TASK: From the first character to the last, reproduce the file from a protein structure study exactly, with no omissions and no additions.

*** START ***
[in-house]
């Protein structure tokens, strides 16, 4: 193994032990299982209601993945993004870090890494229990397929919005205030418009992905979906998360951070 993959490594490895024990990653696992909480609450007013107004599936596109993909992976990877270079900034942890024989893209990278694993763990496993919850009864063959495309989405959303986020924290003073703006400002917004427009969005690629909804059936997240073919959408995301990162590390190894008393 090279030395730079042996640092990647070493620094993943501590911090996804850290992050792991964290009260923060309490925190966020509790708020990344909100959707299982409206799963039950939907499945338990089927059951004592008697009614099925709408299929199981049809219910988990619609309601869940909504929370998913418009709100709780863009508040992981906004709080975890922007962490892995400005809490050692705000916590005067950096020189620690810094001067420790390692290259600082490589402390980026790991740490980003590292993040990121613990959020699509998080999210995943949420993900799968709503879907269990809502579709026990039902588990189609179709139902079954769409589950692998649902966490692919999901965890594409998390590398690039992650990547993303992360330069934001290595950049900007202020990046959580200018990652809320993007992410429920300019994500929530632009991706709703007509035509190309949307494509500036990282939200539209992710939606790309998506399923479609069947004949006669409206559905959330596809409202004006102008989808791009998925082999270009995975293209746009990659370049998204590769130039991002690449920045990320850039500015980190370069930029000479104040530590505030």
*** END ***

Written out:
[in-house]
């Protein structure tokens, strides 16, 4: 193994032990299982209601993945993004870090890494229990397929919005205030418009992905979906998360951070 993959490594490895024990990653696992909480609450007013107004599936596109993909992976990877270079900034942890024989893209990278694993763990496993919850009864063959495309989405959303986020924290003073703006400002917004427009969005690629909804059936997240073919959408995301990162590390190894008393 090279030395730079042996640092990647070493620094993943501590911090996804850290992050792991964290009260923060309490925190966020509790708020990344909100959707299982409206799963039950939907499945338990089927059951004592008697009614099925709408299929199981049809219910988990619609309601869940909504929370998913418009709100709780863009508040992981906004709080975890922007962490892995400005809490050692705000916590005067950096020189620690810094001067420790390692290259600082490589402390980026790991740490980003590292993040990121613990959020699509998080999210995943949420993900799968709503879907269990809502579709026990039902588990189609179709139902079954769409589950692998649902966490692919999901965890594409998390590398690039992650990547993303992360330069934001290595950049900007202020990046959580200018990652809320993007992410429920300019994500929530632009991706709703007509035509190309949307494509500036990282939200539209992710939606790309998506399923479609069947004949006669409206559905959330596809409202004006102008989808791009998925082999270009995975293209746009990659370049998204590769130039991002690449920045990320850039500015980190370069930029000479104040530590505030």